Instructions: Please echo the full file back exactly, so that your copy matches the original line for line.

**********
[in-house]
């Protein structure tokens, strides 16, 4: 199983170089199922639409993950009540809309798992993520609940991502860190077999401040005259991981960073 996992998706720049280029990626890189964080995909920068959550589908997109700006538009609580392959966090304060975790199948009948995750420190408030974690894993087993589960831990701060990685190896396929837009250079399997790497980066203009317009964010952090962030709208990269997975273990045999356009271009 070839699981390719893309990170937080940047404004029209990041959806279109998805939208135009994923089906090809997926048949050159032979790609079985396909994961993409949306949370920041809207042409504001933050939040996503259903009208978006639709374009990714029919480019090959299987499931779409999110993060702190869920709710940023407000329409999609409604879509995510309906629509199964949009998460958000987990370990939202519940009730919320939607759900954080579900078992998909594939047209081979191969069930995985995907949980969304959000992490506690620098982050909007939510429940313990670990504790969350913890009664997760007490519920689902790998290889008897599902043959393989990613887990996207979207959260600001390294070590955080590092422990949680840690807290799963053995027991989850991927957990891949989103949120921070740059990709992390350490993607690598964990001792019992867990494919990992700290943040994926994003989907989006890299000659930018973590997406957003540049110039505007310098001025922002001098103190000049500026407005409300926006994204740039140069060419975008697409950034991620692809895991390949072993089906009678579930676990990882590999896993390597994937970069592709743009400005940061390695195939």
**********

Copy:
[in-house]
């Protein structure tokens, strides 16, 4: 199983170089199922639409993950009540809309798992993520609940991502860190077999401040005259991981960073 996992998706720049280029990626890189964080995909920068959550589908997109700006538009609580392959966090304060975790199948009948995750420190408030974690894993087993589960831990701060990685190896396929837009250079399997790497980066203009317009964010952090962030709208990269997975273990045999356009271009 070839699981390719893309990170937080940047404004029209990041959806279109998805939208135009994923089906090809997926048949050159032979790609079985396909994961993409949306949370920041809207042409504001933050939040996503259903009208978006639709374009990714029919480019090959299987499931779409999110993060702190869920709710940023407000329409999609409604879509995510309906629509199964949009998460958000987990370990939202519940009730919320939607759900954080579900078992998909594939047209081979191969069930995985995907949980969304959000992490506690620098982050909007939510429940313990670990504790969350913890009664997760007490519920689902790998290889008897599902043959393989990613887990996207979207959260600001390294070590955080590092422990949680840690807290799963053995027991989850991927957990891949989103949120921070740059990709992390350490993607690598964990001792019992867990494919990992700290943040994926994003989907989006890299000659930018973590997406957003540049110039505007310098001025922002001098103190000049500026407005409300926006994204740039140069060419975008697409950034991620692809895991390949072993089906009678579930676990990882590999896993390597994937970069592709743009400005940061390695195939």